“Here Lies Julius Schwartz. He met his last deadline.” –Schwartz’s pre-written epitaph
This fitting farewell inscription will certainly attract attention, but for those who knew Schwartz, it barely captures the imprint he made in the publishing and comic book industries.
The New York City-native described himself as a “library kid.” He graduated from the City College of New York, and launched the science fiction fanzine, The Time Traveller, in 1930 with Mort Weisinger and Forrest J. Ackerman. In 1934, he and Weisinger founded Solar Sales Service, the first literary agency to specialize in science fiction and fantasy. Their roster of clients included H.P. Lovecraft, Robert Heinlein and an unknown writer named Ray Bradbury.
Schwartz began editing comics in 1944 for All-American Comics, shortly before it merged with DC Comics. He worked on numerous titles, from “Hopalong Cassidy” and “Rex the Wonder Dog” to “Mystery in Space” and “Strange Adventures.” After World War II ended, he helped revive the superhero genre by joining forces with writer Gardner Fox and artist Carmine Infantino, and recreating the Flash. The new Flash became a hit for DC Comics in 1956.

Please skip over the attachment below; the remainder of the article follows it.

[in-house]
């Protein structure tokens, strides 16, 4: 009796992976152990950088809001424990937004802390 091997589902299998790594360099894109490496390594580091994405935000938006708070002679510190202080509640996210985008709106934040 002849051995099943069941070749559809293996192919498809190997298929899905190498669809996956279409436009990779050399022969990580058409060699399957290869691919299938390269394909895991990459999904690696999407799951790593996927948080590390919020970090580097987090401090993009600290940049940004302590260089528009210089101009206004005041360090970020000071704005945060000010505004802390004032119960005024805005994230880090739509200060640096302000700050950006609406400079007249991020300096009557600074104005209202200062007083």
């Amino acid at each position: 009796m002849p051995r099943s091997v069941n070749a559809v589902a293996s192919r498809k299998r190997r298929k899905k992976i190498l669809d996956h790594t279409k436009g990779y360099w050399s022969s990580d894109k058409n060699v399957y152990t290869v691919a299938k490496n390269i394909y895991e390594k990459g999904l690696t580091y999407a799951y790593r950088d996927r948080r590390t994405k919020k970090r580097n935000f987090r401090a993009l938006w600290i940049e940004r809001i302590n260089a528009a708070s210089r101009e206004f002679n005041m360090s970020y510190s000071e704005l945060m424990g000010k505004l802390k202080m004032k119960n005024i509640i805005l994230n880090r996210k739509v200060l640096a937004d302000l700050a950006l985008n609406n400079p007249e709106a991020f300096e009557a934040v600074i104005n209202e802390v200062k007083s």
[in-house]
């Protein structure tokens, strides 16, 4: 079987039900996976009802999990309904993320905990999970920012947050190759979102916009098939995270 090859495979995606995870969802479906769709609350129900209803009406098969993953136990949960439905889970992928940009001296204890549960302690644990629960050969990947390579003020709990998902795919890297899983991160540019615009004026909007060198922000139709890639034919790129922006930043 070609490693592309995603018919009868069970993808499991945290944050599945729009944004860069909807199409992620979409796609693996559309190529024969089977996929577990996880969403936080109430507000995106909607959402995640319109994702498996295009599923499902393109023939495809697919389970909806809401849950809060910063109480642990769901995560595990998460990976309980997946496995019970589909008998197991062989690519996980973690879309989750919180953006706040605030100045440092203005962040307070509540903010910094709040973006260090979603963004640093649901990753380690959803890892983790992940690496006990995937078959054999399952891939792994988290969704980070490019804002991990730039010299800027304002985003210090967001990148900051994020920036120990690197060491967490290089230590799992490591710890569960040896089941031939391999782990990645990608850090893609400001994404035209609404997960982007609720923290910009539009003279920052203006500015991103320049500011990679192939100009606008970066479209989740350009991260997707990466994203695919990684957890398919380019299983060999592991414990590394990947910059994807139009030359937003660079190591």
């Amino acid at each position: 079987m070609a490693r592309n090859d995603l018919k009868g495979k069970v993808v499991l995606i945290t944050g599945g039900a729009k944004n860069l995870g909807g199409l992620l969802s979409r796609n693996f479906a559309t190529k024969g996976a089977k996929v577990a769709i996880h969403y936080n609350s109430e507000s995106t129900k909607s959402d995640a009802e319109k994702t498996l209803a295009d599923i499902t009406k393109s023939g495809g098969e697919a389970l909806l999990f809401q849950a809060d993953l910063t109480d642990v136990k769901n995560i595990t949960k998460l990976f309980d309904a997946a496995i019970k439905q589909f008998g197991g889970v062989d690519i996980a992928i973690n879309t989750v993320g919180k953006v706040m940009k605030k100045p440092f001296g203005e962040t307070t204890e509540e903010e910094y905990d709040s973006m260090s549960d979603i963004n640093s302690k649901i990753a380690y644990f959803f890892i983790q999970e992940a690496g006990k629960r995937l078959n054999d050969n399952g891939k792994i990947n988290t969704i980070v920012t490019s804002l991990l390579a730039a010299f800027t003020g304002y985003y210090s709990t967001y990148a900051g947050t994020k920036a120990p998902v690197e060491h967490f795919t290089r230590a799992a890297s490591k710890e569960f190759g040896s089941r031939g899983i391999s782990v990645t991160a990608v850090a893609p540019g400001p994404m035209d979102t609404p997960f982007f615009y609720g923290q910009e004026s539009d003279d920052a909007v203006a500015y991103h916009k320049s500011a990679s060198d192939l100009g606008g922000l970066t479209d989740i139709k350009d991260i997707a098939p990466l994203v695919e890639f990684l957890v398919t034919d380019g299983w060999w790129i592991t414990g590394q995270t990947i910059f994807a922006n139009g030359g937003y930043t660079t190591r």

Schwartz then went on to modernize the Green Lantern, the Justice League of America and several other Golden Age characters. In the 1960s and ’70s, he increased sales of the Batman and Superman lines by updating their stories and adding new characters. Although he gradually relinquished his day-to-day editorial duties, Schwartz continued editing through the 1980s, working on graphic novels based on the stories of Harlan Ellison, Larry Niven and Robert Silverberg. Since his retirement in 1987, he has served as editor emeritus of DC Comics at numerous comic book conventions.
For his contributions to the publishing and comic book industries, Schwartz received the First Fandom Hall of Fame Award, the Shazam, the Eagle, the Forry, the Alley, the Inkpot and the Jules Verne awards. In 1998, DragonCon established the Julie Award, which is given to artists and writers for universal achievement in multiple genres.
Schwartz died on Feb. 8 from pneumonia. He was 88.